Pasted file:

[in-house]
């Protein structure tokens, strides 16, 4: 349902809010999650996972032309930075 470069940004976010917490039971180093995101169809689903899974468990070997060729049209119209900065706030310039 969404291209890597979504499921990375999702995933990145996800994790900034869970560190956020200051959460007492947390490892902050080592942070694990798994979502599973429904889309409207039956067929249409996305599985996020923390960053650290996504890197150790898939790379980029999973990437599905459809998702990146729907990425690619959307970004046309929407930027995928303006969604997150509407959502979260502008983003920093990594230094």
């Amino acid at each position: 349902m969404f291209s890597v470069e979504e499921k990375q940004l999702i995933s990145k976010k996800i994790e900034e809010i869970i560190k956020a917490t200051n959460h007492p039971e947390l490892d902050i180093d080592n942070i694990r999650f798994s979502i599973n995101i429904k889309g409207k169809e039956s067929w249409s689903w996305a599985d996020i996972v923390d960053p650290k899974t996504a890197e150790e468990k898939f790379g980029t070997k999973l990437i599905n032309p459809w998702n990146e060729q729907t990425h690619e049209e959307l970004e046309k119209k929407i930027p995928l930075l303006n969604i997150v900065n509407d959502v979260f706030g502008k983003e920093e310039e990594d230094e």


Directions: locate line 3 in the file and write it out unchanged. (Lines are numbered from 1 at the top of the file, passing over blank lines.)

């Amino acid at each position: 349902m969404f291209s890597v470069e979504e499921k990375q940004l999702i995933s990145k976010k996800i994790e900034e809010i869970i560190k956020a917490t200051n959460h007492p039971e947390l490892d902050i180093d080592n942070i694990r999650f798994s979502i599973n995101i429904k889309g409207k169809e039956s067929w249409s689903w996305a599985d996020i996972v923390d960053p650290k899974t996504a890197e150790e468990k898939f790379g980029t070997k999973l990437i599905n032309p459809w998702n990146e060729q729907t990425h690619e049209e959307l970004e046309k119209k929407i930027p995928l930075l303006n969604i997150v900065n509407d959502v979260f706030g502008k983003e920093e310039e990594d230094e």